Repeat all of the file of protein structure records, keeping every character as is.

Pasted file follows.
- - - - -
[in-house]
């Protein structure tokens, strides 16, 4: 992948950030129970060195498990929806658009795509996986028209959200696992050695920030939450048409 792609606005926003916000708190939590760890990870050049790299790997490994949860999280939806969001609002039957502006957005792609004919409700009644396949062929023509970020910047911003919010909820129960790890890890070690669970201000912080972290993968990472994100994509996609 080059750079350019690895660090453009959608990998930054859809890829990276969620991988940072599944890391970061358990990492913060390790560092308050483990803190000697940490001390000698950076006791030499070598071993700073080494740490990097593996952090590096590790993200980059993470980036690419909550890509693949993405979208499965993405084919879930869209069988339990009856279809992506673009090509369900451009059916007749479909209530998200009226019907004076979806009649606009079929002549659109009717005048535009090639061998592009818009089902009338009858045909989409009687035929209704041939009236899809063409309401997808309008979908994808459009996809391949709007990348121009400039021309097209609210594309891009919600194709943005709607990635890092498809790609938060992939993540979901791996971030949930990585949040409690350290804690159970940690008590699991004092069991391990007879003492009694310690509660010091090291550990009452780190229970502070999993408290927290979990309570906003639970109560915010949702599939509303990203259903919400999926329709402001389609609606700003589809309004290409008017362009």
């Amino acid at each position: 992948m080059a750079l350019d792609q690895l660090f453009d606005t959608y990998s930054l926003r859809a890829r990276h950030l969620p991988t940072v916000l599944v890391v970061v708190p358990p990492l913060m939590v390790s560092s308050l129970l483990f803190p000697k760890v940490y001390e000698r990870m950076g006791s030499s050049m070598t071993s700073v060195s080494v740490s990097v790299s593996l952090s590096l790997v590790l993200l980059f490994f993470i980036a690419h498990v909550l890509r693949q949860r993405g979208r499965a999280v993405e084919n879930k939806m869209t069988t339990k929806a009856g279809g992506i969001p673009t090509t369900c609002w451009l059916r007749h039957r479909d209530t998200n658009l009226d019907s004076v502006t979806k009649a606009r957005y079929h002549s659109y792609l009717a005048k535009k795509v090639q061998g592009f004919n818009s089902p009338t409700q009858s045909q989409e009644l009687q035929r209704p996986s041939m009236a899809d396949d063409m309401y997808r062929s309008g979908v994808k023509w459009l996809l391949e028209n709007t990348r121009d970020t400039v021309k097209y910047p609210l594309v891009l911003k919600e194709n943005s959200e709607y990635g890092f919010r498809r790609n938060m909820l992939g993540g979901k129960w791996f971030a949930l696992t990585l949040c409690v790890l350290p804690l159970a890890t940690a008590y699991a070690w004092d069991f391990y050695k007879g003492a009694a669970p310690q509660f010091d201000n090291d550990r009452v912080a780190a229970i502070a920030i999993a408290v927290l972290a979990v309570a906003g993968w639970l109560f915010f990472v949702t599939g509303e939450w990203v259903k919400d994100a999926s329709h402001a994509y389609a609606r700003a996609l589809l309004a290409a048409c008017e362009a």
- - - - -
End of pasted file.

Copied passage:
[in-house]
């Protein structure tokens, strides 16, 4: 992948950030129970060195498990929806658009795509996986028209959200696992050695920030939450048409 792609606005926003916000708190939590760890990870050049790299790997490994949860999280939806969001609002039957502006957005792609004919409700009644396949062929023509970020910047911003919010909820129960790890890890070690669970201000912080972290993968990472994100994509996609 080059750079350019690895660090453009959608990998930054859809890829990276969620991988940072599944890391970061358990990492913060390790560092308050483990803190000697940490001390000698950076006791030499070598071993700073080494740490990097593996952090590096590790993200980059993470980036690419909550890509693949993405979208499965993405084919879930869209069988339990009856279809992506673009090509369900451009059916007749479909209530998200009226019907004076979806009649606009079929002549659109009717005048535009090639061998592009818009089902009338009858045909989409009687035929209704041939009236899809063409309401997808309008979908994808459009996809391949709007990348121009400039021309097209609210594309891009919600194709943005709607990635890092498809790609938060992939993540979901791996971030949930990585949040409690350290804690159970940690008590699991004092069991391990007879003492009694310690509660010091090291550990009452780190229970502070999993408290927290979990309570906003639970109560915010949702599939509303990203259903919400999926329709402001389609609606700003589809309004290409008017362009």
């Amino acid at each position: 992948m080059a750079l350019d792609q690895l660090f453009d606005t959608y990998s930054l926003r859809a890829r990276h950030l969620p991988t940072v916000l599944v890391v970061v708190p358990p990492l913060m939590v390790s560092s308050l129970l483990f803190p000697k760890v940490y001390e000698r990870m950076g006791s030499s050049m070598t071993s700073v060195s080494v740490s990097v790299s593996l952090s590096l790997v590790l993200l980059f490994f993470i980036a690419h498990v909550l890509r693949q949860r993405g979208r499965a999280v993405e084919n879930k939806m869209t069988t339990k929806a009856g279809g992506i969001p673009t090509t369900c609002w451009l059916r007749h039957r479909d209530t998200n658009l009226d019907s004076v502006t979806k009649a606009r957005y079929h002549s659109y792609l009717a005048k535009k795509v090639q061998g592009f004919n818009s089902p009338t409700q009858s045909q989409e009644l009687q035929r209704p996986s041939m009236a899809d396949d063409m309401y997808r062929s309008g979908v994808k023509w459009l996809l391949e028209n709007t990348r121009d970020t400039v021309k097209y910047p609210l594309v891009l911003k919600e194709n943005s959200e709607y990635g890092f919010r498809r790609n938060m909820l992939g993540g979901k129960w791996f971030a949930l696992t990585l949040c409690v790890l350290p804690l159970a890890t940690a008590y699991a070690w004092d069991f391990y050695k007879g003492a009694a669970p310690q509660f010091d201000n090291d550990r009452v912080a780190a229970i502070a920030i999993a408290v927290l972290a979990v309570a906003g993968w639970l109560f915010f990472v949702t599939g509303e939450w990203v259903k919400d994100a999926s329709h402001a994509y389609a609606r700003a996609l589809l309004a290409a048409c008017e362009a």